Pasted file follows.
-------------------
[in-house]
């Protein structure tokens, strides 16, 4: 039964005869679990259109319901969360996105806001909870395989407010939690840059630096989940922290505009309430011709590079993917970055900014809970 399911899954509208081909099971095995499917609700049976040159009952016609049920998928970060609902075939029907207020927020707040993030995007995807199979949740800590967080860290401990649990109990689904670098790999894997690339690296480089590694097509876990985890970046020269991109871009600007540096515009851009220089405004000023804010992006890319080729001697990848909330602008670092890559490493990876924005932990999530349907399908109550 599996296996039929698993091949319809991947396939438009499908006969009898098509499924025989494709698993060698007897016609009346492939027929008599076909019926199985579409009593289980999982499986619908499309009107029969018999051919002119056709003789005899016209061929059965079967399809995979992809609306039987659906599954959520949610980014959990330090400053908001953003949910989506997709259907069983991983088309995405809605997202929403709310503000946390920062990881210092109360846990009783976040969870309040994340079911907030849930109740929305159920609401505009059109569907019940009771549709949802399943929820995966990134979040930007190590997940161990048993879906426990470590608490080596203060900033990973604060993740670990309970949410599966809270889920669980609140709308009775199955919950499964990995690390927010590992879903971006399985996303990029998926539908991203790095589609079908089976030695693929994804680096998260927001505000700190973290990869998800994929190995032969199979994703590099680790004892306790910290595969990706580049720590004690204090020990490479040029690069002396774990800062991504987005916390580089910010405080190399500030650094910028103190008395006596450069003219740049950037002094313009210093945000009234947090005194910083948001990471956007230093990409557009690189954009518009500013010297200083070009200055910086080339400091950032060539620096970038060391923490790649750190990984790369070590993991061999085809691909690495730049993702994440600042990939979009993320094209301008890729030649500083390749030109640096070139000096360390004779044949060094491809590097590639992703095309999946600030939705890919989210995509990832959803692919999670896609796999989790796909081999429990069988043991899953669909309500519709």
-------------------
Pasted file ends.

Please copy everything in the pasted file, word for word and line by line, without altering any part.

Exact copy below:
[in-house]
């Protein structure tokens, strides 16, 4: 039964005869679990259109319901969360996105806001909870395989407010939690840059630096989940922290505009309430011709590079993917970055900014809970 399911899954509208081909099971095995499917609700049976040159009952016609049920998928970060609902075939029907207020927020707040993030995007995807199979949740800590967080860290401990649990109990689904670098790999894997690339690296480089590694097509876990985890970046020269991109871009600007540096515009851009220089405004000023804010992006890319080729001697990848909330602008670092890559490493990876924005932990999530349907399908109550 599996296996039929698993091949319809991947396939438009499908006969009898098509499924025989494709698993060698007897016609009346492939027929008599076909019926199985579409009593289980999982499986619908499309009107029969018999051919002119056709003789005899016209061929059965079967399809995979992809609306039987659906599954959520949610980014959990330090400053908001953003949910989506997709259907069983991983088309995405809605997202929403709310503000946390920062990881210092109360846990009783976040969870309040994340079911907030849930109740929305159920609401505009059109569907019940009771549709949802399943929820995966990134979040930007190590997940161990048993879906426990470590608490080596203060900033990973604060993740670990309970949410599966809270889920669980609140709308009775199955919950499964990995690390927010590992879903971006399985996303990029998926539908991203790095589609079908089976030695693929994804680096998260927001505000700190973290990869998800994929190995032969199979994703590099680790004892306790910290595969990706580049720590004690204090020990490479040029690069002396774990800062991504987005916390580089910010405080190399500030650094910028103190008395006596450069003219740049950037002094313009210093945000009234947090005194910083948001990471956007230093990409557009690189954009518009500013010297200083070009200055910086080339400091950032060539620096970038060391923490790649750190990984790369070590993991061999085809691909690495730049993702994440600042990939979009993320094209301008890729030649500083390749030109640096070139000096360390004779044949060094491809590097590639992703095309999946600030939705890919989210995509990832959803692919999670896609796999989790796909081999429990069988043991899953669909309500519709």